An Alternate Reality Experience
Speaking of immersion… the novel is only part of the “Personal Effects: Dark Art” experience. While the text of the book stands on its own, Hutchins and Weisman have created a world that extends beyond the pages and tickles at the edges of our own. The book includes physical documents — “personal effects,” get it? — belonging to the characters. You can hold hospital admission papers, funeral cards, notes and other documents in your hands for a tactile element almost unique in fiction.
It goes beyond that. The book give you opportunities to explore. If a phone number is in the book, try calling it and see what happens. Visit the web sites the characters talk about. Dig around. There’s actually an entire secondary story happening in and around the events of “Personal Effects: Dark Art.” Let youself go far enough down the rabbit hole, and you may end up knowing more than the characters themselves.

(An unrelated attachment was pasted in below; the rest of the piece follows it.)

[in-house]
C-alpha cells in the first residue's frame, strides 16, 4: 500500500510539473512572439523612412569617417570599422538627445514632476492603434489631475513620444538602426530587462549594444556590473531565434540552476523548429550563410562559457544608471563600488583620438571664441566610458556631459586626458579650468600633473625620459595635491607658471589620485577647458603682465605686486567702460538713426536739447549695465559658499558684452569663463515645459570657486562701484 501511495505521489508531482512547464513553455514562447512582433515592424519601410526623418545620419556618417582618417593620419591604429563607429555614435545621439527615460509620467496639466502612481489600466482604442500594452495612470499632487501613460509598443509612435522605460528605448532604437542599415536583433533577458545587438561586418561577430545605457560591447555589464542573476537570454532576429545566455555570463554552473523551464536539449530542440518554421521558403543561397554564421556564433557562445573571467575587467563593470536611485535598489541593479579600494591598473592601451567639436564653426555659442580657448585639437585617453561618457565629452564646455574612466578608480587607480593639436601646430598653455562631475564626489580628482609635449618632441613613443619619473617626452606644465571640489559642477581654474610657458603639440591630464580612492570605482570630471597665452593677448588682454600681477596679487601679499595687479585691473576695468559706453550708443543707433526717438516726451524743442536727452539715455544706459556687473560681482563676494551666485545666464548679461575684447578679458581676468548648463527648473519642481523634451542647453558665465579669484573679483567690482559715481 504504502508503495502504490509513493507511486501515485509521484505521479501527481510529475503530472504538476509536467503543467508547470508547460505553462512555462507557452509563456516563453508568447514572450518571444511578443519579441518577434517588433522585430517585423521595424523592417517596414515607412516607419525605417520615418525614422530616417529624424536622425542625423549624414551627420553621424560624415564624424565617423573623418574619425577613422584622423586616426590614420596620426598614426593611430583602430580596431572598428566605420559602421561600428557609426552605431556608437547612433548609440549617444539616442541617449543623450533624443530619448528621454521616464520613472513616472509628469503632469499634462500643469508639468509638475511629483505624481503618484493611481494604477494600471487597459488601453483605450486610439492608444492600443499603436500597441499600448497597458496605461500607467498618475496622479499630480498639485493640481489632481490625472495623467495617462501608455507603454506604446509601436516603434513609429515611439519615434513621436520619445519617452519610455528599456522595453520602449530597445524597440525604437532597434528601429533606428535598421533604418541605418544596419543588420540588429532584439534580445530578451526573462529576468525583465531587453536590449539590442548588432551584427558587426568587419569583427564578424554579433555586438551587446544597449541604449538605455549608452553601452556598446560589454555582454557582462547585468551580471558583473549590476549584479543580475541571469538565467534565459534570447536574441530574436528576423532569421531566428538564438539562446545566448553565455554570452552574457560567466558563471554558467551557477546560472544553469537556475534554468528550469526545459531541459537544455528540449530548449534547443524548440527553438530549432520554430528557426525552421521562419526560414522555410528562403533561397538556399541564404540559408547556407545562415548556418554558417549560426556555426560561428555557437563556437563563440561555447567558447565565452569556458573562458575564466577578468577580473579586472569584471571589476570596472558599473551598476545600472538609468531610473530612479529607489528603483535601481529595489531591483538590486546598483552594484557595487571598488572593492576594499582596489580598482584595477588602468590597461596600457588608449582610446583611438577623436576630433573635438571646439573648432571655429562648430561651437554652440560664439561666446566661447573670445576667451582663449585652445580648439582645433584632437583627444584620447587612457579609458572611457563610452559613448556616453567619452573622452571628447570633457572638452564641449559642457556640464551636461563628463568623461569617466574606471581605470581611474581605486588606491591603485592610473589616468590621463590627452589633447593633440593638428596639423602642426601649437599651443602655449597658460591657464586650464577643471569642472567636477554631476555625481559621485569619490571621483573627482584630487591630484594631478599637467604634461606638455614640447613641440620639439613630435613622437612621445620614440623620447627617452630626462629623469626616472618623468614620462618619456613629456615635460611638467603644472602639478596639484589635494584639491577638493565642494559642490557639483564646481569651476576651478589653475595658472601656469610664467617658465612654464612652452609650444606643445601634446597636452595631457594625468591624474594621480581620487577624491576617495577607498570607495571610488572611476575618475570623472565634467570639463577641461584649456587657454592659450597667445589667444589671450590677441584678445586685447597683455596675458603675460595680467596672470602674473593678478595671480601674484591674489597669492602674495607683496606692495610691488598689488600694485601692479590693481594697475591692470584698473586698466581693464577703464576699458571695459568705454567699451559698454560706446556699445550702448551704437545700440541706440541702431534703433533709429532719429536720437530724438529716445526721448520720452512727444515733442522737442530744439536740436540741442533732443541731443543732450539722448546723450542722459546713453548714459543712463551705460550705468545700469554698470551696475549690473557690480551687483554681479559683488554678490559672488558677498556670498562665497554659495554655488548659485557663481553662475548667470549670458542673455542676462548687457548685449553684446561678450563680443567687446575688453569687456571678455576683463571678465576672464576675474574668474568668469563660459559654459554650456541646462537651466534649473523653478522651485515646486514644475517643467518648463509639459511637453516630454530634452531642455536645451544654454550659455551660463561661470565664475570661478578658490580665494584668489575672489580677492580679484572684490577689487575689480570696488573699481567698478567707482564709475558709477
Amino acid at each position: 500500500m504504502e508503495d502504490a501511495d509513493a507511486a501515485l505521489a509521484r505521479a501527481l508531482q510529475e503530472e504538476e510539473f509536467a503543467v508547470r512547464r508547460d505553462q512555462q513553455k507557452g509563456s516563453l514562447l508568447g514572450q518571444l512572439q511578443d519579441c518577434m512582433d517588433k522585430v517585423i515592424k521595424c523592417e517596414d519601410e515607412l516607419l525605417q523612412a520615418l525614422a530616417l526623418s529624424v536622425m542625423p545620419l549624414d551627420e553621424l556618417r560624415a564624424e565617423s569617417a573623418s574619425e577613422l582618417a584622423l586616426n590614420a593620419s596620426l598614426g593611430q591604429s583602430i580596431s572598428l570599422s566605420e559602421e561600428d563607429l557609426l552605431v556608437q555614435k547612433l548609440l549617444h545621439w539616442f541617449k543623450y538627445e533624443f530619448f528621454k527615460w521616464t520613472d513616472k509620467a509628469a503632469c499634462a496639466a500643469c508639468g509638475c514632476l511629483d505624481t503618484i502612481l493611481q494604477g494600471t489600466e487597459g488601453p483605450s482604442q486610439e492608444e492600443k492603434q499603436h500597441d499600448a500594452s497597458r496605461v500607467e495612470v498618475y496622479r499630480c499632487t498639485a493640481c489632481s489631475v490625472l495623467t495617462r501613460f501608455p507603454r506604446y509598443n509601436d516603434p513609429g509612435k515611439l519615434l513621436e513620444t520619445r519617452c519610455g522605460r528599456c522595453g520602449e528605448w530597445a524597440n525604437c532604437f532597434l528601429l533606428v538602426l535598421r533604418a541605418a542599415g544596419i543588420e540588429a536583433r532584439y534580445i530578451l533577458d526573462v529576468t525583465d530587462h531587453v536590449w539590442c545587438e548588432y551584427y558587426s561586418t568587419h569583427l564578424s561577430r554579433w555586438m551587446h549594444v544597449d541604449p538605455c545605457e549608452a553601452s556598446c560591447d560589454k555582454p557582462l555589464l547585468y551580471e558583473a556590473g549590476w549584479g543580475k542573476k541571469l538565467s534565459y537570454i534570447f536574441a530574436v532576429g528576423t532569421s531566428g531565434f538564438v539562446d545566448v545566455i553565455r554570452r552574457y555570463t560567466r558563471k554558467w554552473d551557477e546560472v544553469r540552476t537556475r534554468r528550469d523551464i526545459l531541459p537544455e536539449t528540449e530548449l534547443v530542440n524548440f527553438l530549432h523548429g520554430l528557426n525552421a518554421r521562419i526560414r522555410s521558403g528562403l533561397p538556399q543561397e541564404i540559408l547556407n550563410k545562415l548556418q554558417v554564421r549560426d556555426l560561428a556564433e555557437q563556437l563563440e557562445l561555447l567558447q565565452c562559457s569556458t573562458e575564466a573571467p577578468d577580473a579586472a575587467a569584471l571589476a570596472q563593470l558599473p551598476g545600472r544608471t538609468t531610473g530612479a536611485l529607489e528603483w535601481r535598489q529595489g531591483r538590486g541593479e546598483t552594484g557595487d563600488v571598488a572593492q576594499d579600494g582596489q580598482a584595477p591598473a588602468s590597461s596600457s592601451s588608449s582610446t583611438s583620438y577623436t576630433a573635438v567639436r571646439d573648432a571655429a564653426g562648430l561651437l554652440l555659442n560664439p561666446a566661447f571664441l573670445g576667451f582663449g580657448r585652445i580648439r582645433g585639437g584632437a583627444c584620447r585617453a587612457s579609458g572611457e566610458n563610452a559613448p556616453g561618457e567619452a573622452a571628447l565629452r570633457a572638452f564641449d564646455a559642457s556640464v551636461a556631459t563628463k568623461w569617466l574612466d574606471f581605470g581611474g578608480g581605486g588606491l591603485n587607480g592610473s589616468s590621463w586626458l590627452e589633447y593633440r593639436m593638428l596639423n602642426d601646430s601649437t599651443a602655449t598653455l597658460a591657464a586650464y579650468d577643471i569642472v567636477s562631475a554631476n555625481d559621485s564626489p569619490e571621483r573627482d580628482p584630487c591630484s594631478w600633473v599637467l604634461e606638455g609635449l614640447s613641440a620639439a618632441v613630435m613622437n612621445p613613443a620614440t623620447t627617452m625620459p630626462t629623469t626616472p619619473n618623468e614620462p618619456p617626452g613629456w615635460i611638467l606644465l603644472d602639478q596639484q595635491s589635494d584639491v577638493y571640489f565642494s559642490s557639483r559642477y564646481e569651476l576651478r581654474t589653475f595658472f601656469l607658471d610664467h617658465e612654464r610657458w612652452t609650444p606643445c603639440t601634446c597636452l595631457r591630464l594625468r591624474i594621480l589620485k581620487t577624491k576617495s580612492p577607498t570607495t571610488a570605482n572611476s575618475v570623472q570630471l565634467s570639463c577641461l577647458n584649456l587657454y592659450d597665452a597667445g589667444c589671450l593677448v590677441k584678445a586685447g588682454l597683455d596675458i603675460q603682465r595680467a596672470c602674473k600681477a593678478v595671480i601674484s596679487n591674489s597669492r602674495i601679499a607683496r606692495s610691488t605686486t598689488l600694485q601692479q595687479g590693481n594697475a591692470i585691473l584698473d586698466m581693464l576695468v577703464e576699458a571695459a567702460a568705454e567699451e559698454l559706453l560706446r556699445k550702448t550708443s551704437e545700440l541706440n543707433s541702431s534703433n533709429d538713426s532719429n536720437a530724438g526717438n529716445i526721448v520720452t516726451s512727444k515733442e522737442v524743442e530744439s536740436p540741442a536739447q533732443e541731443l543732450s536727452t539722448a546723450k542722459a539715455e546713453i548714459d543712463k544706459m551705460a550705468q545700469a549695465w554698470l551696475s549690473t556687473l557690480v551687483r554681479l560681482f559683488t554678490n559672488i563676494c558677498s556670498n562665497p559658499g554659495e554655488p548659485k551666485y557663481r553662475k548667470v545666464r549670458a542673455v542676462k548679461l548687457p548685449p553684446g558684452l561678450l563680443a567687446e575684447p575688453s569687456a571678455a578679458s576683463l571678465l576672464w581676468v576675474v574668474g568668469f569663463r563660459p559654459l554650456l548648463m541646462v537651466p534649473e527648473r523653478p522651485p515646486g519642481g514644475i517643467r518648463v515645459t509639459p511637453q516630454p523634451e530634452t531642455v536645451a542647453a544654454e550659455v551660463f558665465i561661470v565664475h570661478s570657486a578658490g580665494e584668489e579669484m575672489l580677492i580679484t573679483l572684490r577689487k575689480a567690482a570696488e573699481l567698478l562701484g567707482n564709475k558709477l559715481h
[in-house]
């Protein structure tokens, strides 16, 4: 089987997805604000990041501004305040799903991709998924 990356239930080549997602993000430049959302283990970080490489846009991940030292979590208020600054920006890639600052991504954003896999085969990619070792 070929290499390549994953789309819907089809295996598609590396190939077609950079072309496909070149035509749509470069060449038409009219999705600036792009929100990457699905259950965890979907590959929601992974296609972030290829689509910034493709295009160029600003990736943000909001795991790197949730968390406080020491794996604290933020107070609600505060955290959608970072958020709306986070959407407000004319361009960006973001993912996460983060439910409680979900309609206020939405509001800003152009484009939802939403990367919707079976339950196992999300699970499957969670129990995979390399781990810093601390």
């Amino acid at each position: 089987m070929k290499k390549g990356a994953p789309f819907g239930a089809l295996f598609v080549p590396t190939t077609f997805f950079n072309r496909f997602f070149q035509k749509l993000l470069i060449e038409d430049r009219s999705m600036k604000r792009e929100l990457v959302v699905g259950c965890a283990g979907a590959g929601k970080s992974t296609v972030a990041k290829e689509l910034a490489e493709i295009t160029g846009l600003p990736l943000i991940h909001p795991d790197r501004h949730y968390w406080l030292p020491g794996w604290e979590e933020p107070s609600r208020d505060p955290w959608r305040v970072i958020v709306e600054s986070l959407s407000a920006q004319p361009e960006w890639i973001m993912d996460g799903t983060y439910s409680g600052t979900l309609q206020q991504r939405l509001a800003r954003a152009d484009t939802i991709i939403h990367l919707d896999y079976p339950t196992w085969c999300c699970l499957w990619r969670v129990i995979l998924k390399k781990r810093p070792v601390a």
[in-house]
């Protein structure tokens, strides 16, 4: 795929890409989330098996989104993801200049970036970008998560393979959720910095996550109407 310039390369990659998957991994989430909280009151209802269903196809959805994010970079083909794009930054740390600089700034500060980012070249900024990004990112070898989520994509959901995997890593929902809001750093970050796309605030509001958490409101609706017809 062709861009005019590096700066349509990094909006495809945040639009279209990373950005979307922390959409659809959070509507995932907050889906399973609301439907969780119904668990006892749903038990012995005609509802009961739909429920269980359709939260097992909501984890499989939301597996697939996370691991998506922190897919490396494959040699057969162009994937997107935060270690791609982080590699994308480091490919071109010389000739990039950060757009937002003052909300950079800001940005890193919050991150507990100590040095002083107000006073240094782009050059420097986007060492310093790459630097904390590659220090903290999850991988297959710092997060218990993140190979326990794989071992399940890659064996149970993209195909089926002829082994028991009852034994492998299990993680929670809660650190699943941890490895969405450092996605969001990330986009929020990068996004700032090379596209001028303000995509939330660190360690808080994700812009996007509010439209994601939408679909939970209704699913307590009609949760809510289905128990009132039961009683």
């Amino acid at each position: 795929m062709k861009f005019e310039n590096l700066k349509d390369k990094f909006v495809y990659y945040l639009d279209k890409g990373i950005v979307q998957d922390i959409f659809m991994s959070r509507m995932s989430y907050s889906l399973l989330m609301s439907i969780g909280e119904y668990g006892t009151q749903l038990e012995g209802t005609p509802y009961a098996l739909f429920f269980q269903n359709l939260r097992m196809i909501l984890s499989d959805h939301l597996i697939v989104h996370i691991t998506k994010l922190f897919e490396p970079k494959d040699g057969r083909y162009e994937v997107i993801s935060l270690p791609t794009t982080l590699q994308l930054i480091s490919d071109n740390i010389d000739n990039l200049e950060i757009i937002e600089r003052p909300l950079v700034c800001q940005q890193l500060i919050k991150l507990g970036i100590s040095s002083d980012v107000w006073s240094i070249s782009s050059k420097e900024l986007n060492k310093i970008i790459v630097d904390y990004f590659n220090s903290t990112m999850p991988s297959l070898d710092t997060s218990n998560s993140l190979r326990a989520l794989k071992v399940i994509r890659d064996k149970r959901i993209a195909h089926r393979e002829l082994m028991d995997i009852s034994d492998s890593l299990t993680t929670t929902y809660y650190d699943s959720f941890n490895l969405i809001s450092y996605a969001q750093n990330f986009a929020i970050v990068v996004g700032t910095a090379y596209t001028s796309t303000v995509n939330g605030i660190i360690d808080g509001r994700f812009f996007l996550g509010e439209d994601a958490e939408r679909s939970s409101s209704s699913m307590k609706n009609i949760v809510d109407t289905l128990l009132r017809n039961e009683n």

Since I read a .pdf edition of the book, I haven’t had a chance to play with the “extra-literary” elements of “Personal Effects: Dark Art.” I’m looking forward to the book showing up in my post office box this week and really going to town.
I want to stress, though: you don’t need to do anything more than read the novel to enjoy “Personal Effects: Dark Art.” The extra stuff is just that — extra. “Personal Effects: Dark Art” is well worth the read, all on its own, and you should go buy it right now.
Like me, J.C. Hutchins’ roots are in the world of podcasting… specifically the subset of podcasters who have released their novels and short stories in podcast form. To help promote “Personal Effects: Dark Art,” Hutch recruited many of the “stars” of podcast fiction to record a little video testimonial — a “vlurb” — and I was honored and pleased to be part of that!